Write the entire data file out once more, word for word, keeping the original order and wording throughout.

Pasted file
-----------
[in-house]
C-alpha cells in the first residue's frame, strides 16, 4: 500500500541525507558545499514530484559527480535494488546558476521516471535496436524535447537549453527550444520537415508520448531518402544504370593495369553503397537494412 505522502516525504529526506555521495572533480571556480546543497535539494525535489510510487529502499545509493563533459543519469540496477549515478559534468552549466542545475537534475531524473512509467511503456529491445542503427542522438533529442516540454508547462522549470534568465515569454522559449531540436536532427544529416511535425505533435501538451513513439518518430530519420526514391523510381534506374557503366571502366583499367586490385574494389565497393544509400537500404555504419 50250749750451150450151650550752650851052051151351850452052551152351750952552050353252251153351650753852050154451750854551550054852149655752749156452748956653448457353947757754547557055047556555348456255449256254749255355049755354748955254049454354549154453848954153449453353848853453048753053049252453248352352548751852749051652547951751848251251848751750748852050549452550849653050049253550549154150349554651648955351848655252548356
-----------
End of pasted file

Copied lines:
[in-house]
C-alpha cells in the first residue's frame, strides 16, 4: 500500500541525507558545499514530484559527480535494488546558476521516471535496436524535447537549453527550444520537415508520448531518402544504370593495369553503397537494412 505522502516525504529526506555521495572533480571556480546543497535539494525535489510510487529502499545509493563533459543519469540496477549515478559534468552549466542545475537534475531524473512509467511503456529491445542503427542522438533529442516540454508547462522549470534568465515569454522559449531540436536532427544529416511535425505533435501538451513513439518518430530519420526514391523510381534506374557503366571502366583499367586490385574494389565497393544509400537500404555504419 50250749750451150450151650550752650851052051151351850452052551152351750952552050353252251153351650753852050154451750854551550054852149655752749156452748956653448457353947757754547557055047556555348456255449256254749255355049755354748955254049454354549154453848954153449453353848853453048753053049252453248352352548751852749051652547951751848251251848751750748852050549452550849653050049253550549154150349554651648955351848655252548356